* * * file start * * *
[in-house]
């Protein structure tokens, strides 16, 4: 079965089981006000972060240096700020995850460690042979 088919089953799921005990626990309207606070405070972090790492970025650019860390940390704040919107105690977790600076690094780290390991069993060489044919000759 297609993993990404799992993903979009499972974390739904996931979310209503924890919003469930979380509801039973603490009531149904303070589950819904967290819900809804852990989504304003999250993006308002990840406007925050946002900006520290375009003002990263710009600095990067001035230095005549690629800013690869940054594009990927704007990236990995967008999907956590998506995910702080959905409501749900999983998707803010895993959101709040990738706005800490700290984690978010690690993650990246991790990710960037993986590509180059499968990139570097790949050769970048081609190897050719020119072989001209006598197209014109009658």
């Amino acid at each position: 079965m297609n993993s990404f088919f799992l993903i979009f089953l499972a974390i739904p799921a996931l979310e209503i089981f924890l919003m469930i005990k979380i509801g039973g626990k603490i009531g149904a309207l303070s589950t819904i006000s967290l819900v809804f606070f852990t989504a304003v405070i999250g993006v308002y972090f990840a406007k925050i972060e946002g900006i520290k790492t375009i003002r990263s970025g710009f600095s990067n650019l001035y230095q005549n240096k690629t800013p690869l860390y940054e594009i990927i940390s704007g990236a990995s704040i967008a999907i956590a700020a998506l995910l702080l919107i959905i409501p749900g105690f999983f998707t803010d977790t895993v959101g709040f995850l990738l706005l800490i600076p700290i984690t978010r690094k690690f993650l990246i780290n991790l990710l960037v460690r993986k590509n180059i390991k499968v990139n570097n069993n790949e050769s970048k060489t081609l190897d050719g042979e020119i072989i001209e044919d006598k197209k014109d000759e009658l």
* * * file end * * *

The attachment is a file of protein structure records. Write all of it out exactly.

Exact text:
[in-house]
């Protein structure tokens, strides 16, 4: 079965089981006000972060240096700020995850460690042979 088919089953799921005990626990309207606070405070972090790492970025650019860390940390704040919107105690977790600076690094780290390991069993060489044919000759 297609993993990404799992993903979009499972974390739904996931979310209503924890919003469930979380509801039973603490009531149904303070589950819904967290819900809804852990989504304003999250993006308002990840406007925050946002900006520290375009003002990263710009600095990067001035230095005549690629800013690869940054594009990927704007990236990995967008999907956590998506995910702080959905409501749900999983998707803010895993959101709040990738706005800490700290984690978010690690993650990246991790990710960037993986590509180059499968990139570097790949050769970048081609190897050719020119072989001209006598197209014109009658």
């Amino acid at each position: 079965m297609n993993s990404f088919f799992l993903i979009f089953l499972a974390i739904p799921a996931l979310e209503i089981f924890l919003m469930i005990k979380i509801g039973g626990k603490i009531g149904a309207l303070s589950t819904i006000s967290l819900v809804f606070f852990t989504a304003v405070i999250g993006v308002y972090f990840a406007k925050i972060e946002g900006i520290k790492t375009i003002r990263s970025g710009f600095s990067n650019l001035y230095q005549n240096k690629t800013p690869l860390y940054e594009i990927i940390s704007g990236a990995s704040i967008a999907i956590a700020a998506l995910l702080l919107i959905i409501p749900g105690f999983f998707t803010d977790t895993v959101g709040f995850l990738l706005l800490i600076p700290i984690t978010r690094k690690f993650l990246i780290n991790l990710l960037v460690r993986k590509n180059i390991k499968v990139n570097n069993n790949e050769s970048k060489t081609l190897d050719g042979e020119i072989i001209e044919d006598k197209k014109d000759e009658l």